DIY Conveyancing - Is It Worth the Trouble?
May 9, 2016
Moving house is expensive. Once you add in the conveyancing fees, removal costs, searches, surveys and mortgage fees, the costs mount up.
Conveyancing seems like a relatively straightforward process – complete the searches, issue the contracts and send the money. A quick check online gives you all the details, hints and tips you need to DIY your conveyancing.
But that is just one side of the story and, as with any story, there is always another side.
Firstly, any purchase where there is a mortgage involved cannot be completed without a solicitor or licenced conveyancer to complete the transaction. This is in the mortgage agreement you enter into with all banks and building societies. This protects the mortgage company from any exposure if something goes wrong with the funds. You could ask them if you can complete conveyancing yourself, but in most cases, they will refuse.
You should consider the complexity of the sale or purchase you are completing. Some are straightforward and some are not. Straying into leasehold property territory, buying or selling a property that isn’t registered with the Land Registry, or if the sale is because of a divorce or relationship breakdown, you could make some serious oversights during the transaction. If you are considering DIY conveyancing, you do need to make sure that the transaction is a simple and straightforward one.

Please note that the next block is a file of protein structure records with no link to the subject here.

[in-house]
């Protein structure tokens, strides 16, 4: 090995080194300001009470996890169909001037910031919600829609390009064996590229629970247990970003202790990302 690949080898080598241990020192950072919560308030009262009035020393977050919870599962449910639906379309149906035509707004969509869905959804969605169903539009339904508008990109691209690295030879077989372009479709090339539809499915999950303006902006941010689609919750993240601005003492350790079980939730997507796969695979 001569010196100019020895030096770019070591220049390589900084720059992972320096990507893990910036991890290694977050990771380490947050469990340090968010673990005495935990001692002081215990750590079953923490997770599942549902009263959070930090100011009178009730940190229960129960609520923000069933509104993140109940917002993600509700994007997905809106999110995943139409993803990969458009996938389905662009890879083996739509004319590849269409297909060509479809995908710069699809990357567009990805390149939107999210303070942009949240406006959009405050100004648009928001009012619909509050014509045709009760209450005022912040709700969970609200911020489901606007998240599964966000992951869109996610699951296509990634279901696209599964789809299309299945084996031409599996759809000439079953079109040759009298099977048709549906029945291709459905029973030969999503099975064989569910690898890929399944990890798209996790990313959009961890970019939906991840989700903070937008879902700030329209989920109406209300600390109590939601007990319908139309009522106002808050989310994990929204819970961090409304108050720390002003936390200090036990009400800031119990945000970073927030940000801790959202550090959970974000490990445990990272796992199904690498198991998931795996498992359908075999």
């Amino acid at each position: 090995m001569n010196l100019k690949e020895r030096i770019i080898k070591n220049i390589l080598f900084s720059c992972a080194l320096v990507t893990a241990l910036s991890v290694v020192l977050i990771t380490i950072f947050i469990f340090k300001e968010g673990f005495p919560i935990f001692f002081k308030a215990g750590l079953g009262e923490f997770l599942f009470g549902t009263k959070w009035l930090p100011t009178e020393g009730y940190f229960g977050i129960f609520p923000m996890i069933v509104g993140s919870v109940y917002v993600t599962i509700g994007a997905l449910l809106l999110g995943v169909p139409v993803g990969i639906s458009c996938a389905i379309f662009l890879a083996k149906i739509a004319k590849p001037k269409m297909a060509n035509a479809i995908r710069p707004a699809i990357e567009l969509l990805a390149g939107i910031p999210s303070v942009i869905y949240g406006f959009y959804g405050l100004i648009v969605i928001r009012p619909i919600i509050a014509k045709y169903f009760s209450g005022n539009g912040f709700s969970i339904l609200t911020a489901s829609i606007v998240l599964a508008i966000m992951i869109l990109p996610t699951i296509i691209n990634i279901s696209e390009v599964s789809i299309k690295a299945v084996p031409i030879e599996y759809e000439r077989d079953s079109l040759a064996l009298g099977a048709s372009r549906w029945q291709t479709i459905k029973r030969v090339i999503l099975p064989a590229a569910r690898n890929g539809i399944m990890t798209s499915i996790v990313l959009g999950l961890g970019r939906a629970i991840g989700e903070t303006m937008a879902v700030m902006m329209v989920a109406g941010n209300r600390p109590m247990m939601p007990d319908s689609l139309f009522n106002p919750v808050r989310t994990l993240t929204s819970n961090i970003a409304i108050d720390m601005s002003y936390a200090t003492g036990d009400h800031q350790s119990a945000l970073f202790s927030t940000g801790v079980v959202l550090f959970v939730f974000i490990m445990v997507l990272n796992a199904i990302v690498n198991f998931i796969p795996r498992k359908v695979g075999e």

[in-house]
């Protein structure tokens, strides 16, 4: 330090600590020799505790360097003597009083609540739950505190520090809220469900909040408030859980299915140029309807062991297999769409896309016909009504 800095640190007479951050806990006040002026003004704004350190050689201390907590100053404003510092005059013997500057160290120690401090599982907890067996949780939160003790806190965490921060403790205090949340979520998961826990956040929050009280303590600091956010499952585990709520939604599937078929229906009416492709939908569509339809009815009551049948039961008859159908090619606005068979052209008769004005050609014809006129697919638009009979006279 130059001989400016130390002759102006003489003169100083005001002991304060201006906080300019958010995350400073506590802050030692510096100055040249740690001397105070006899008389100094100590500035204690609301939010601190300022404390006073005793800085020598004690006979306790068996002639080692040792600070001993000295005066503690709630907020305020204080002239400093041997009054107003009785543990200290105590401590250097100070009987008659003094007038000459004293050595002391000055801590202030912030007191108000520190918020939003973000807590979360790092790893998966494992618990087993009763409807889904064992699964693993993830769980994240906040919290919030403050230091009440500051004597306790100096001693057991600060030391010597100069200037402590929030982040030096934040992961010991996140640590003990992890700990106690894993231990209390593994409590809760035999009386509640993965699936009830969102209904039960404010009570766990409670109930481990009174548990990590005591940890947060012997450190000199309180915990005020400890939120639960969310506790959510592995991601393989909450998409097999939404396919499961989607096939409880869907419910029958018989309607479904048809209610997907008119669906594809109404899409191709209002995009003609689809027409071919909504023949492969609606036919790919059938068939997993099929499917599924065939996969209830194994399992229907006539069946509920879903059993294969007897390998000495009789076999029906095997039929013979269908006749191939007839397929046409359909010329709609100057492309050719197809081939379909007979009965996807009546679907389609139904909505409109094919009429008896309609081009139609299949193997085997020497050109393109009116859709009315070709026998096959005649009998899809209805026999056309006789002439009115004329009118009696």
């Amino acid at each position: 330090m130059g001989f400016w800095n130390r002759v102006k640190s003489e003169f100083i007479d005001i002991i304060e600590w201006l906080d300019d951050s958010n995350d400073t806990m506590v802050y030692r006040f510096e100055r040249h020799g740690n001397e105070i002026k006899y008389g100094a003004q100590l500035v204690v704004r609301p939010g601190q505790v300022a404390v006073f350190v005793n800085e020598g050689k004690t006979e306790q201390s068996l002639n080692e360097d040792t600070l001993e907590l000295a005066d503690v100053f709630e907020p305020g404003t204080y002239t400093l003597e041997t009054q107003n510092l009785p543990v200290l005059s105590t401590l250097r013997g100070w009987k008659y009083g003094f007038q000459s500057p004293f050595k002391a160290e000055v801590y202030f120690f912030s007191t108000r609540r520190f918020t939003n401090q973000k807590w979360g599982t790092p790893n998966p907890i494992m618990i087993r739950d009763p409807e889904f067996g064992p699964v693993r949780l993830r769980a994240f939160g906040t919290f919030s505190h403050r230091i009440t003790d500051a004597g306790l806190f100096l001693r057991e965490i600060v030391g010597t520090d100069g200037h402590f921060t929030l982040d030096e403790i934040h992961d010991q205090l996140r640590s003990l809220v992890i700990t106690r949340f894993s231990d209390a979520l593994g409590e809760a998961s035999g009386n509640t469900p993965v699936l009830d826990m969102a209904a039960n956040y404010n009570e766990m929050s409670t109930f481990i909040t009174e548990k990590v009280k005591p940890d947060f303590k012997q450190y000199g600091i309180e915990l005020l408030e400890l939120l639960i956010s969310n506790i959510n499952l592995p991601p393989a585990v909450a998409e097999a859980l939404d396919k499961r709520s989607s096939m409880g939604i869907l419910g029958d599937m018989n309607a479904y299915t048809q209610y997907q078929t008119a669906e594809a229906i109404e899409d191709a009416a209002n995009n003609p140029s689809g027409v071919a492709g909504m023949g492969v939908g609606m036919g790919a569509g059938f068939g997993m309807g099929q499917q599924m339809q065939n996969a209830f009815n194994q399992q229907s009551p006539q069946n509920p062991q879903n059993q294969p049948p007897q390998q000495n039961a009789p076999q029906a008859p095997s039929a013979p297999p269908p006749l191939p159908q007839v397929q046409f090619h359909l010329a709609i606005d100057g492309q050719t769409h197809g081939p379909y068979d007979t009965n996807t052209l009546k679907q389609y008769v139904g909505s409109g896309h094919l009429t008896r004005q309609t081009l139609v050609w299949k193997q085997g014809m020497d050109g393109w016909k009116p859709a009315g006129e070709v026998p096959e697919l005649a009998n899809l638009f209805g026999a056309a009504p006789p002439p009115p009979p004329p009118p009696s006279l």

To DIY conveyance, you have to be comfortable with legal jargon, a large amount of paperwork and more importantly, have the time to deal with the conveyancer on the other side during office hours. If you have a day job, you may struggle to keep in touch and be available at the times you need to be to get things done.
Finally, you must consider the possibility of getting something wrong and the implications of that. You could be sued and be financially liable for any mistakes you make during the conveyancing process. Whilst this is the same for all conveyancers and solicitors, they have had years of training and experience in property transactions and the other thing they do have in place is Professional Indemnity Insurance. This means they are covered by insurance for any mistakes they make in the course of their work, but if you DIY your conveyancing, you do not have the benefit of this type of insurance to back you up.
In short, you should seriously consider your position, capabilities and time before committing to DIY conveyancing. Whilst you might save £1,000, you could leave yourself wide open to financial liability of hundreds of thousands of pounds.
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